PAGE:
The theoretical physicist Lee Smolin's argument that there is no scientific method attracted a lot of attention yesterday, including the following reaction from reader, social psychologist and blogger Dave Nussbaum:

This view certainly resonates with me this week, as the field of psychology grapples with its methodological shortcomings, and its past and future.

Following the recent NYT magazine article about the fraud of Diederik Stapel, I wrote a piece that objected to conflating his actions with those of his colleagues, whose methods are sometimes flawed, but fall far short of fraud. From the perspective you present, the distinction could be thought of as the difference between someone who's in the ethical community and someone who is not.

Fraud aside, though, for those inside the community, it is clear that we are not currently living up to the standards that Feyerabend would have set for us. I think there are encouraging new signs that we are moving in the right direction, but a lot more progress is needed.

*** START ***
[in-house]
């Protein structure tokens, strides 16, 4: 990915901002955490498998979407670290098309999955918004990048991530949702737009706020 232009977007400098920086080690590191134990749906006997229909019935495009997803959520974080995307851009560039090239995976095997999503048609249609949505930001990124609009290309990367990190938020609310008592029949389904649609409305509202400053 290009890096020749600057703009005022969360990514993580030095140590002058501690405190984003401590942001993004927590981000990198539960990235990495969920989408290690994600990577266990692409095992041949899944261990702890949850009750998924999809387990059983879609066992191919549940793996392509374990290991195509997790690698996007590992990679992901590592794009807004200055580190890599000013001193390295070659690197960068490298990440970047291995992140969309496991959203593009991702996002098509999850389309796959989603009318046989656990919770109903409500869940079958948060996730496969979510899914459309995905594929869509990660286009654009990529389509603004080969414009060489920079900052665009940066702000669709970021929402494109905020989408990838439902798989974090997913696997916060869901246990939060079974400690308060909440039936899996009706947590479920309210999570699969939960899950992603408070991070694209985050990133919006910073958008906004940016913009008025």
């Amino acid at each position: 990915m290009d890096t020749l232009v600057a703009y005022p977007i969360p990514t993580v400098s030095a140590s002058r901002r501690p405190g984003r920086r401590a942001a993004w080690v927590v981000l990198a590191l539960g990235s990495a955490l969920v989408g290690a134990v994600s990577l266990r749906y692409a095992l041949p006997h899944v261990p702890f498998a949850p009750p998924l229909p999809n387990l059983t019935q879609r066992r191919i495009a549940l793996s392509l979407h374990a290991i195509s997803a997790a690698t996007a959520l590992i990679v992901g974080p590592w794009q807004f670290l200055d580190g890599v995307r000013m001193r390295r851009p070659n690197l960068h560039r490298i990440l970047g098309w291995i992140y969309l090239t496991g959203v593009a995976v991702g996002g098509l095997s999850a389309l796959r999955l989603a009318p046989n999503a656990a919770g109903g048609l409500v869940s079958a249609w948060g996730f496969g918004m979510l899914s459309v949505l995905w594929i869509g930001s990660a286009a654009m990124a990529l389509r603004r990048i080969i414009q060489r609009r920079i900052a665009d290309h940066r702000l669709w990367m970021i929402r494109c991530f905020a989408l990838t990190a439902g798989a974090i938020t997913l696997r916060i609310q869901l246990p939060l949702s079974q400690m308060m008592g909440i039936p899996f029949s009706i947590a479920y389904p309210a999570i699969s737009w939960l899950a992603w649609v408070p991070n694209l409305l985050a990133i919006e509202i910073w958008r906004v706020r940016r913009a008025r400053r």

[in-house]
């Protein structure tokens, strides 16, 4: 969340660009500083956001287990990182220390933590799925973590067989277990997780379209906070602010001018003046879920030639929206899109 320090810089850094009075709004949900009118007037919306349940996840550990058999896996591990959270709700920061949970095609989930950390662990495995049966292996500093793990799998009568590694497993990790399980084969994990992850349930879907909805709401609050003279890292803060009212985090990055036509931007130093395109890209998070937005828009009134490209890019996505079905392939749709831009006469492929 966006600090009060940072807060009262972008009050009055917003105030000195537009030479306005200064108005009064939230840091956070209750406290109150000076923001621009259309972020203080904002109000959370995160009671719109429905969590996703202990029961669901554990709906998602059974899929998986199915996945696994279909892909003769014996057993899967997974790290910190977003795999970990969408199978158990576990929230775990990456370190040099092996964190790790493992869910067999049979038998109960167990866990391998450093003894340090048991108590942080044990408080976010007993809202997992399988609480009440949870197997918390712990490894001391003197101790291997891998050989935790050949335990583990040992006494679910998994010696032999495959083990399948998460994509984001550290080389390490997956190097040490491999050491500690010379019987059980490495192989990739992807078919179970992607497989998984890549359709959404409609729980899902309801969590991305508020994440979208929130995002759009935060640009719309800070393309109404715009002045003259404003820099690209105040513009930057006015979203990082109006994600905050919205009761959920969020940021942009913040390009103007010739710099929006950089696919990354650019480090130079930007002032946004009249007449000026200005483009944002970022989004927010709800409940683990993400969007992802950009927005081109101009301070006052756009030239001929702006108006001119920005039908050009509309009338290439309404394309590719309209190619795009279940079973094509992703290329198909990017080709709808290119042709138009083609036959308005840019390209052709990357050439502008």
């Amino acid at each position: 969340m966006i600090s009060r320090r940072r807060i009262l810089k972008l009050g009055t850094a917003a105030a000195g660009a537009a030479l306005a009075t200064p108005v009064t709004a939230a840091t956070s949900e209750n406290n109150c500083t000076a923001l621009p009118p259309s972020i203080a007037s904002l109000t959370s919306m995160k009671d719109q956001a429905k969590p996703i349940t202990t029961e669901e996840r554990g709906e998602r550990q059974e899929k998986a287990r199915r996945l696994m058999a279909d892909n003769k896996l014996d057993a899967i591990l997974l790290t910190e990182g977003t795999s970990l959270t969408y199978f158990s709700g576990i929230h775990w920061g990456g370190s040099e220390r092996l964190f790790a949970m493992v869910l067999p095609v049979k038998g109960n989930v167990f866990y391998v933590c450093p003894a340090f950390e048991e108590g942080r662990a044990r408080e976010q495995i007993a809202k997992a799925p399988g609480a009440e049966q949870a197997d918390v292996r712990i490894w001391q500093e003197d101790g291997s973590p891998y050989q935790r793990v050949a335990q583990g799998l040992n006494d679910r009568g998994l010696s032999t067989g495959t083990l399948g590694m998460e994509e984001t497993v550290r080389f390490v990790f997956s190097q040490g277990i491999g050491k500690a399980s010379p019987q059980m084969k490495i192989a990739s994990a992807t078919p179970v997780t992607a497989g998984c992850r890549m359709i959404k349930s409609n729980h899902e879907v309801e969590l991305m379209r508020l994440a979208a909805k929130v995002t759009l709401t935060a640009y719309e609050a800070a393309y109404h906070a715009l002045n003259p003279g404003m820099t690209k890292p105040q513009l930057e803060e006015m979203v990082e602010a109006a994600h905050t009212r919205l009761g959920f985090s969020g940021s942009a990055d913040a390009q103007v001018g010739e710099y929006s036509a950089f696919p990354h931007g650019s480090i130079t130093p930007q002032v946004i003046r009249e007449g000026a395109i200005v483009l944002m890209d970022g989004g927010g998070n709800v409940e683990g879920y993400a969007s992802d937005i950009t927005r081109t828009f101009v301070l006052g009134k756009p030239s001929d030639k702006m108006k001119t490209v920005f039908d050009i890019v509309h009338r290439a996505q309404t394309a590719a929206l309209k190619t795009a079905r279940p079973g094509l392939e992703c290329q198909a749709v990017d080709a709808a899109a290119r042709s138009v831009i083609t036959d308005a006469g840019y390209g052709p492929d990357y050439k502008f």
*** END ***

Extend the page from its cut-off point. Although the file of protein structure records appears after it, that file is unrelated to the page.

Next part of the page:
To me, the question is how best to make that progress? How can we update the community's ethical norms in the most effective way. We have a collective action problem where, as individuals, it is in each of our (short term) best interests to cut corners as long as everyone else is, so long as we can deceive ourselves into thinking that it's ok. Although there has been a push to update those norms, and it has caught on to some degree, there has also been resistance and apathy.

I wonder what you, or Feyerabend, might have to say about the best ways to move toward a more perfect ethical community of scientists. Thanks for an interesting and thought-provoking piece.

Some links on the topics I discussed:

My article on Stapel:

My article on reforms:

Gary Marcus in the New Yorker today on the recent dust-ups in the field:

p.s. I spent a year as a post-doc in Waterloo at the UW psychology department, I'm sorry we never got the chance to meet.